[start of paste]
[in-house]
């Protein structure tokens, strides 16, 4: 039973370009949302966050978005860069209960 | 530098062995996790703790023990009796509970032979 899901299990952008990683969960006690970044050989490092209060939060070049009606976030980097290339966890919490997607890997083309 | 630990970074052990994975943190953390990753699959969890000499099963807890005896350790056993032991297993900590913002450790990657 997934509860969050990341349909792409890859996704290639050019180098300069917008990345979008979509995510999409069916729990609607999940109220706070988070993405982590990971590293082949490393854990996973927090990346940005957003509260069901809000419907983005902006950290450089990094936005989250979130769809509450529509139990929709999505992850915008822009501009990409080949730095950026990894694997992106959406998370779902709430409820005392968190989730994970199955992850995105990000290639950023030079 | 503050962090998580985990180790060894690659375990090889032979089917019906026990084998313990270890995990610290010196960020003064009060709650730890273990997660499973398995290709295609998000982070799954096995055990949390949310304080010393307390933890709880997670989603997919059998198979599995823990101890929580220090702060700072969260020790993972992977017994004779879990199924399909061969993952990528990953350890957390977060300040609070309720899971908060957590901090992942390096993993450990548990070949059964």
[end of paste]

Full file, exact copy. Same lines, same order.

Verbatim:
[in-house]
């Protein structure tokens, strides 16, 4: 039973370009949302966050978005860069209960 | 530098062995996790703790023990009796509970032979 899901299990952008990683969960006690970044050989490092209060939060070049009606976030980097290339966890919490997607890997083309 | 630990970074052990994975943190953390990753699959969890000499099963807890005896350790056993032991297993900590913002450790990657 997934509860969050990341349909792409890859996704290639050019180098300069917008990345979008979509995510999409069916729990609607999940109220706070988070993405982590990971590293082949490393854990996973927090990346940005957003509260069901809000419907983005902006950290450089990094936005989250979130769809509450529509139990929709999505992850915008822009501009990409080949730095950026990894694997992106959406998370779902709430409820005392968190989730994970199955992850995105990000290639950023030079 | 503050962090998580985990180790060894690659375990090889032979089917019906026990084998313990270890995990610290010196960020003064009060709650730890273990997660499973398995290709295609998000982070799954096995055990949390949310304080010393307390933890709880997670989603997919059998198979599995823990101890929580220090702060700072969260020790993972992977017994004779879990199924399909061969993952990528990953350890957390977060300040609070309720899971908060957590901090992942390096993993450990548990070949059964």